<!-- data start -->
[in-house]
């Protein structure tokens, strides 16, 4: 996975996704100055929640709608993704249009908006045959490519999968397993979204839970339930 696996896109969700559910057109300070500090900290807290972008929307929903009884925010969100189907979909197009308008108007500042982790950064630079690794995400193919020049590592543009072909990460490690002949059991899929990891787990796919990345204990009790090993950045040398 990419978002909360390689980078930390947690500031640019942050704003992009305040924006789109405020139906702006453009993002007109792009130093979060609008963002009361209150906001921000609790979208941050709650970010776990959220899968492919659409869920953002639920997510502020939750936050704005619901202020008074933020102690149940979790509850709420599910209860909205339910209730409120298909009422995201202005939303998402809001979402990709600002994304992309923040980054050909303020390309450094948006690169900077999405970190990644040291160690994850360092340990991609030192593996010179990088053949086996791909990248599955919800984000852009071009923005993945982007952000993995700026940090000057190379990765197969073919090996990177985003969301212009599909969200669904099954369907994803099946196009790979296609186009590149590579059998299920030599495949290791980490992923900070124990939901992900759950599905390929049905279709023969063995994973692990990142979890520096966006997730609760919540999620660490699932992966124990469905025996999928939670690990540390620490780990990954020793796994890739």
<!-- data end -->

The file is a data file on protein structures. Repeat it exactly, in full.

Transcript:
[in-house]
């Protein structure tokens, strides 16, 4: 996975996704100055929640709608993704249009908006045959490519999968397993979204839970339930 696996896109969700559910057109300070500090900290807290972008929307929903009884925010969100189907979909197009308008108007500042982790950064630079690794995400193919020049590592543009072909990460490690002949059991899929990891787990796919990345204990009790090993950045040398 990419978002909360390689980078930390947690500031640019942050704003992009305040924006789109405020139906702006453009993002007109792009130093979060609008963002009361209150906001921000609790979208941050709650970010776990959220899968492919659409869920953002639920997510502020939750936050704005619901202020008074933020102690149940979790509850709420599910209860909205339910209730409120298909009422995201202005939303998402809001979402990709600002994304992309923040980054050909303020390309450094948006690169900077999405970190990644040291160690994850360092340990991609030192593996010179990088053949086996791909990248599955919800984000852009071009923005993945982007952000993995700026940090000057190379990765197969073919090996990177985003969301212009599909969200669904099954369907994803099946196009790979296609186009590149590579059998299920030599495949290791980490992923900070124990939901992900759950599905390929049905279709023969063995994973692990990142979890520096966006997730609760919540999620660490699932992966124990469905025996999928939670690990540390620490780990990954020793796994890739």